A Victory Against False Advertising: Relacore Suits Get Class Action Status
If you've ever heard of Relacore, or purchased it for $40 a bottle at a drug store, it's surely only because of the product's marketing campaign: Relacore's a pill, and there's no way to tell what it does just by looking at it. Contrast that with say, a screwdriver or a cell phone. Unless a marketer persuaded you -- or a friend who had in turn been persuaded by a marketer -- to buy it, there's no way you'd just pick it off the shelf and pop it in your mouth.
Such products are called "credence goods," explains consumer advocacy group Public Citizen's Consumer Law and Policy Blog, and Relacore's marketing didn't deserve any credence, according to the lawsuits filed against it. Distributor Carter Reed's claim that Relacore attacked the "stress-to-belly-fat cycle" had no proof.
However, regardless of the strength of plaintiffs' claims that Relacore's marketing was false, their most powerful weapon to stop the false advertising was attaining class action status. A class action suit means real money's at stake, and it's a powerful motivator for a corporate defendant to agree to a settlement. Indeed, given that each individual plaintiff lost only $40 a bottle, it's unlikely that any single plaintiff would have seen a suit through to the end, and unless a court rules, Carter Reed's marketing can go on.
But to be a class, plaintiffs have to prove their claims share enough features to make it appropriate to group them together. One of the things plaintiffs have to prove is that law and fact issues shared by the class members outweigh the individual issues. Unfortunately for plaintiffs in the Relacore case, they lost the class action fight at both the trial level and intermediate appellate level because the courts found individual issues predominated. The appellate court specifically focused on the fact that Relacore did so much marketing, and made many different claims in different media: It decided that each plaintiff would have to show which marketing they relied on in making the purchase.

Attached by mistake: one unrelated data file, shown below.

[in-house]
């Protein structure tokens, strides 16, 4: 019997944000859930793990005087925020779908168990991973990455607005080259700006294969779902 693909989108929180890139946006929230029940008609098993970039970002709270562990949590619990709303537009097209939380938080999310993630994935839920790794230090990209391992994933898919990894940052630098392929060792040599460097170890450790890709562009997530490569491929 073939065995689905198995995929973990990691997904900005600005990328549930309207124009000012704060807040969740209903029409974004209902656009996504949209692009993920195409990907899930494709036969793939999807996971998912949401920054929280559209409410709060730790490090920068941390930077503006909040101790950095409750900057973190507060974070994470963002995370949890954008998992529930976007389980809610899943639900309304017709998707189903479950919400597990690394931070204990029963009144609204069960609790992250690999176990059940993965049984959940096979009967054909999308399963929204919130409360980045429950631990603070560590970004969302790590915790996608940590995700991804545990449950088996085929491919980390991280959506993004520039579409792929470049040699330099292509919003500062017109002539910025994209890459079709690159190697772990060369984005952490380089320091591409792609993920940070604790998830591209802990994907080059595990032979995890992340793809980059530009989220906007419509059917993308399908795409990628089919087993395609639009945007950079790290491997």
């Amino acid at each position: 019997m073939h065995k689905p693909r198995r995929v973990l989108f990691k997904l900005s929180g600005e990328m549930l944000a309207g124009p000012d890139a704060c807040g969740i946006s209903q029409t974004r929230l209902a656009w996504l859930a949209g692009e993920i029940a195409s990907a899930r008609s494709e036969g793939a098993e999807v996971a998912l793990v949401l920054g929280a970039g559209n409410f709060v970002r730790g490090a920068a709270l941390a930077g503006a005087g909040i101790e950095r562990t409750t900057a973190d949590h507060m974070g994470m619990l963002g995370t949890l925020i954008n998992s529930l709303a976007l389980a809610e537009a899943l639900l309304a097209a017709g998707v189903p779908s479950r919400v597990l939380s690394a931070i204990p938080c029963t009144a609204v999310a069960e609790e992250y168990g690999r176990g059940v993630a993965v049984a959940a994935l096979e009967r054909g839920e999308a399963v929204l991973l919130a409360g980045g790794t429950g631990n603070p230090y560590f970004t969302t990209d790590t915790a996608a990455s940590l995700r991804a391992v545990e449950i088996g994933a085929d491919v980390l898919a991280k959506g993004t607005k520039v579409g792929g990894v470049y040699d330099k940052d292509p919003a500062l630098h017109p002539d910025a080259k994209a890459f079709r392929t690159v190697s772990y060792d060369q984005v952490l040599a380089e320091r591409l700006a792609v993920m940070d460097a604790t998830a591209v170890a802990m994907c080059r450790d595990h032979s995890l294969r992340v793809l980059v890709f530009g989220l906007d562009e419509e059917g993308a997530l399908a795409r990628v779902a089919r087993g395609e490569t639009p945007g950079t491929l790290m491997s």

However, on appeal to the New Jersey Supreme Court, public interest groups helped plaintiff Melissa Lee persuade all the justices that a class should be certified, because if, as claimed, all the marketing claims were false, it didn't matter which marketing any individual relied on. Because Relacore is a credence good, marketing was the only reason anyone purchased it: Thus, if the all of its marketing claims were false, the burden of proving the advertising was unlawful and caused all the individual damages was met.
As a result, the case will go forward as a class action, at least on its New Jersey Consumer Fraud Act claim -- the court didn't rule on class status for the other claims, finding an insufficient record -- and Carter Reed is going to have back up its claims about Relacore, or cease making the claims and pay out triple damages and attorneys fees. Or Carter Reed could settle, which would surely also involve stopping its marketing of Relacore.